St. John's Wort Fact Sheet
Not regulated by the FDA, considered a dietary supplement.
Mechanism of psychiatric effect is unclear. Active antidepressant ingredients likely
- are hypericin and/or hyperforin. Both may inhibit the reuptake of serotonin, norepinephrine, and
- dopamine, but other neurochemical effects have been suggested as well.
Usual dose is 300 mg TID.
- • The standard preparation used to be 0.3% hypericin, but now manufacturers are offering
- products standardized to 2% to 6% hyperforin, since many believe hyperforin is the most
- important antidepressant component.
Assuming 900 mg QD, the cost is usually in the range of 50 cents to $1 per day.
Major Depression: About 30 randomized, double blind controlled trials have shown
- antidepressant efficacy, but most of these were published in European journals. U.S. trials
- have been mixed.
St. John’s Wort is a flowering herb (Hypericum perforatum) that blooms around
June 24 (St. John’s Day).
Rate of side effects similar to placebo and lower than standard antidepressants in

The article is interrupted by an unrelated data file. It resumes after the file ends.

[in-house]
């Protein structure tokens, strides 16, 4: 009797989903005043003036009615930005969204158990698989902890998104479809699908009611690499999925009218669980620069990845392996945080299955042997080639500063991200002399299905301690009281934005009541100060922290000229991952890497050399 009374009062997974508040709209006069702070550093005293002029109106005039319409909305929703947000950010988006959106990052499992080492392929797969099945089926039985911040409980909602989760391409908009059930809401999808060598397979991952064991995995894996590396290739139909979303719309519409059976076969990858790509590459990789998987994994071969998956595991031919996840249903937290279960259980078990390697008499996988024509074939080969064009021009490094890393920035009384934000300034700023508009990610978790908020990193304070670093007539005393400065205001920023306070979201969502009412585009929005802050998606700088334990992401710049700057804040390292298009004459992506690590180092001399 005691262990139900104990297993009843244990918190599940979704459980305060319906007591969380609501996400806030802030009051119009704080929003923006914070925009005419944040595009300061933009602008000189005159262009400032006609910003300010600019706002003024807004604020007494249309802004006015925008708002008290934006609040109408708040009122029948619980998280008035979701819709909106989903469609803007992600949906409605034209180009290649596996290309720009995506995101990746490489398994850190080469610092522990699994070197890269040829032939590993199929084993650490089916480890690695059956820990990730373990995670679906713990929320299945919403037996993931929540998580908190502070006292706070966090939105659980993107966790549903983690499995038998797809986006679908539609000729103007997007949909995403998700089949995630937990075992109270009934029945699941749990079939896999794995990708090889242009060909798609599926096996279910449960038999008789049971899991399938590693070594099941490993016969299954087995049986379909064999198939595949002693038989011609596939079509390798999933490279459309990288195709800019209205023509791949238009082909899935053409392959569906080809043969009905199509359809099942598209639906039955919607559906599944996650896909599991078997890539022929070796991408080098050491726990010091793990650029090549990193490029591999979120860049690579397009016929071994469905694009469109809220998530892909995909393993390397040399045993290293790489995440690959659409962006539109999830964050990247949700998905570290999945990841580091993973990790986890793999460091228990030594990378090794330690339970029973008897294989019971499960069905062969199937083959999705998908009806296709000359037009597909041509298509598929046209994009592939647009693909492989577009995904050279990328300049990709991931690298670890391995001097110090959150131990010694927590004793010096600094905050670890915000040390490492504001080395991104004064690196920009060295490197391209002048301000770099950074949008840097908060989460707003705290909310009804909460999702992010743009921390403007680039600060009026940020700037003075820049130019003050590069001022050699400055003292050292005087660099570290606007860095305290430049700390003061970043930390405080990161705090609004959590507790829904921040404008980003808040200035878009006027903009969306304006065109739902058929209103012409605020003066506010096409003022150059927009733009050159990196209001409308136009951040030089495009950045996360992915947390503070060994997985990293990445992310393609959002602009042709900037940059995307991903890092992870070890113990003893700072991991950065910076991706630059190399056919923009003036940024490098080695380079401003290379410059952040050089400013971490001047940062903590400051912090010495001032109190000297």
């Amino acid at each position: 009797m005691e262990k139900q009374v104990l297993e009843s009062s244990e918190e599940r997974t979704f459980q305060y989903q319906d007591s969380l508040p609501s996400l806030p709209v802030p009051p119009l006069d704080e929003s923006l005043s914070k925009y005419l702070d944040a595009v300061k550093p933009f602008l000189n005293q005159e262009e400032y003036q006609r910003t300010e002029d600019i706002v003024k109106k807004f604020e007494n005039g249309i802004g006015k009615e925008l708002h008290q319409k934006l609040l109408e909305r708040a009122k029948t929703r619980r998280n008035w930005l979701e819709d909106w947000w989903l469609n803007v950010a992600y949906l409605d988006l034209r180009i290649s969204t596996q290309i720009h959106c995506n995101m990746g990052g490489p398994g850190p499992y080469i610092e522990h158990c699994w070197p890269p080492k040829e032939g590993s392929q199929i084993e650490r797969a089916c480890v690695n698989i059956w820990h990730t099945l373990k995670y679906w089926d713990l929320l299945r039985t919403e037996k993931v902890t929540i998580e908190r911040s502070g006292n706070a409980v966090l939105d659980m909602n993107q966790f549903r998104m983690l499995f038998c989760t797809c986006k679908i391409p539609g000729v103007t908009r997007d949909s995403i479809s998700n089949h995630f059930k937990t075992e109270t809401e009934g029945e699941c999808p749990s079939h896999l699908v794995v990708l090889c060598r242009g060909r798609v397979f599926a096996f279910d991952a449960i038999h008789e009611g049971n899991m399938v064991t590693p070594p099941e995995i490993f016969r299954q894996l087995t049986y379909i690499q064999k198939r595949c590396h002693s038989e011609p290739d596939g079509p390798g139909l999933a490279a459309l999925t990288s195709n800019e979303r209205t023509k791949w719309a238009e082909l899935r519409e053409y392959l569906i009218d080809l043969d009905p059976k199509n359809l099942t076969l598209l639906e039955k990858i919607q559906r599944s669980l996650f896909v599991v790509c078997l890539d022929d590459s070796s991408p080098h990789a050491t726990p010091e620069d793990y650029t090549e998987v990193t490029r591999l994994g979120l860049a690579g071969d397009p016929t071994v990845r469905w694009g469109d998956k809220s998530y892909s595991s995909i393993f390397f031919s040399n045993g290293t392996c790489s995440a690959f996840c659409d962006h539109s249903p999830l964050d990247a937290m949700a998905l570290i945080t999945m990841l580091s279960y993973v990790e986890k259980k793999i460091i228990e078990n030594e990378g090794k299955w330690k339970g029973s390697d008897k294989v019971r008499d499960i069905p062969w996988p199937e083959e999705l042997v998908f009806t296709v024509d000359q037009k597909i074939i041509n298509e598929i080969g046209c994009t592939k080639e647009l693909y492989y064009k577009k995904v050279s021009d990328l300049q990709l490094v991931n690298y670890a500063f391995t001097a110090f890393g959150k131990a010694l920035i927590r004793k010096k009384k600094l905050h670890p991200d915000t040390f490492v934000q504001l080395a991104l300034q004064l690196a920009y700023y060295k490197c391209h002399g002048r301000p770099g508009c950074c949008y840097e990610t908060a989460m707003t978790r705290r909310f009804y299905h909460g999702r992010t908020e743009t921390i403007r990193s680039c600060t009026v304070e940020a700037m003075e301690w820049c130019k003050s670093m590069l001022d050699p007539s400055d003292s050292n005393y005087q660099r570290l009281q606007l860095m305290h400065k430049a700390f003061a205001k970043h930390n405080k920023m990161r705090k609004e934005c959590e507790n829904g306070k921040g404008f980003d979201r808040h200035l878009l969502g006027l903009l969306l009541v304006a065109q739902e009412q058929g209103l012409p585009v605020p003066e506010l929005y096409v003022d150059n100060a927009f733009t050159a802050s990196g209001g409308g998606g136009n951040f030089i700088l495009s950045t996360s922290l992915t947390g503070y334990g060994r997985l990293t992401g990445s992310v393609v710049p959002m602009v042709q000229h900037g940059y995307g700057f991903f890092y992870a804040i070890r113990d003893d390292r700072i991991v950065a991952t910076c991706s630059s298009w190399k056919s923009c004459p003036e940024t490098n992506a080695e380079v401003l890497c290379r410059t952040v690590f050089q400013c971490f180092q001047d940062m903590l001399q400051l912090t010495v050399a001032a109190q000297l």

- controlled trials. Mild GI side effects and sedation are possible. Photosensitivity in fairskinned
- people. Switch to mania has been reported. No sexual side effects.
Probably induces the 3A4 isoenzyme of the P450 family of hepatic enzymes.
- • May decrease levels of the following drugs: cyclosporin (an immunosuppressive),
- indinavir (a protease inhibitor), warfarin, theophylline, digoxin, and oral contraceptives.
- • May cause serotonin syndrome in combination with SSRIs, but this is rare.
- • Little information is available on interaction with MAOIs, but most authorities
- recommend avoiding this combination.
Earn CME Credit Instantly!
Already an A la Carte subscriber?
Steve Balt Interviewed by NPR